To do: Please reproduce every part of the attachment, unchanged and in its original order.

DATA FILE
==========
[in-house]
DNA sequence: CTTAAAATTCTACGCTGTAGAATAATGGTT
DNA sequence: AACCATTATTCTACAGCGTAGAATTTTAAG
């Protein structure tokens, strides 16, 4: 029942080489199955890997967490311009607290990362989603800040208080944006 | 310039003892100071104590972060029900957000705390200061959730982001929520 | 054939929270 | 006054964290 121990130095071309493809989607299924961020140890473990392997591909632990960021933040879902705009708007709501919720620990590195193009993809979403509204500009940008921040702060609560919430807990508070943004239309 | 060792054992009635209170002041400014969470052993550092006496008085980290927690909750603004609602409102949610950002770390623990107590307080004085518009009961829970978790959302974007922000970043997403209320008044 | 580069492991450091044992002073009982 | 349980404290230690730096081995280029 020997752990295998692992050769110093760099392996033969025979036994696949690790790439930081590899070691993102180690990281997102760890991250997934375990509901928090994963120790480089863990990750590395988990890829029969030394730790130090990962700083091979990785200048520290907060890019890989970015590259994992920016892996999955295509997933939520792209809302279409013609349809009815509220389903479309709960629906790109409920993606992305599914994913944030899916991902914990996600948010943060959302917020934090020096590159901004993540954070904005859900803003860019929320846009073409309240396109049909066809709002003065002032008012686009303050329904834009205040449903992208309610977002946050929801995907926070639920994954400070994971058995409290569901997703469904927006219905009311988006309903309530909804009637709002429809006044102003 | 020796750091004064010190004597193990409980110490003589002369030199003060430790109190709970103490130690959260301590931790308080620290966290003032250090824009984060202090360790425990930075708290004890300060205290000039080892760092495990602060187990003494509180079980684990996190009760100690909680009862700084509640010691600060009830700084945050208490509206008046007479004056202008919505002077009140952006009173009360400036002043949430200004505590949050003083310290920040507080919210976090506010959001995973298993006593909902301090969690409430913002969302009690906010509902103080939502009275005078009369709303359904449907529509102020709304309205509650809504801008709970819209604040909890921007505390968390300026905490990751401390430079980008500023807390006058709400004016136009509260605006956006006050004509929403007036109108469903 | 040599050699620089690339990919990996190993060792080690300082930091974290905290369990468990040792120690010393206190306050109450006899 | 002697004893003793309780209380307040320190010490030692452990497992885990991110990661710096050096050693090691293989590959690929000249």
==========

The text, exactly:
[in-house]
DNA sequence: CTTAAAATTCTACGCTGTAGAATAATGGTT
DNA sequence: AACCATTATTCTACAGCGTAGAATTTTAAG
């Protein structure tokens, strides 16, 4: 029942080489199955890997967490311009607290990362989603800040208080944006 | 310039003892100071104590972060029900957000705390200061959730982001929520 | 054939929270 | 006054964290 121990130095071309493809989607299924961020140890473990392997591909632990960021933040879902705009708007709501919720620990590195193009993809979403509204500009940008921040702060609560919430807990508070943004239309 | 060792054992009635209170002041400014969470052993550092006496008085980290927690909750603004609602409102949610950002770390623990107590307080004085518009009961829970978790959302974007922000970043997403209320008044 | 580069492991450091044992002073009982 | 349980404290230690730096081995280029 020997752990295998692992050769110093760099392996033969025979036994696949690790790439930081590899070691993102180690990281997102760890991250997934375990509901928090994963120790480089863990990750590395988990890829029969030394730790130090990962700083091979990785200048520290907060890019890989970015590259994992920016892996999955295509997933939520792209809302279409013609349809009815509220389903479309709960629906790109409920993606992305599914994913944030899916991902914990996600948010943060959302917020934090020096590159901004993540954070904005859900803003860019929320846009073409309240396109049909066809709002003065002032008012686009303050329904834009205040449903992208309610977002946050929801995907926070639920994954400070994971058995409290569901997703469904927006219905009311988006309903309530909804009637709002429809006044102003 | 020796750091004064010190004597193990409980110490003589002369030199003060430790109190709970103490130690959260301590931790308080620290966290003032250090824009984060202090360790425990930075708290004890300060205290000039080892760092495990602060187990003494509180079980684990996190009760100690909680009862700084509640010691600060009830700084945050208490509206008046007479004056202008919505002077009140952006009173009360400036002043949430200004505590949050003083310290920040507080919210976090506010959001995973298993006593909902301090969690409430913002969302009690906010509902103080939502009275005078009369709303359904449907529509102020709304309205509650809504801008709970819209604040909890921007505390968390300026905490990751401390430079980008500023807390006058709400004016136009509260605006956006006050004509929403007036109108469903 | 040599050699620089690339990919990996190993060792080690300082930091974290905290369990468990040792120690010393206190306050109450006899 | 002697004893003793309780209380307040320190010490030692452990497992885990991110990661710096050096050693090691293989590959690929000249």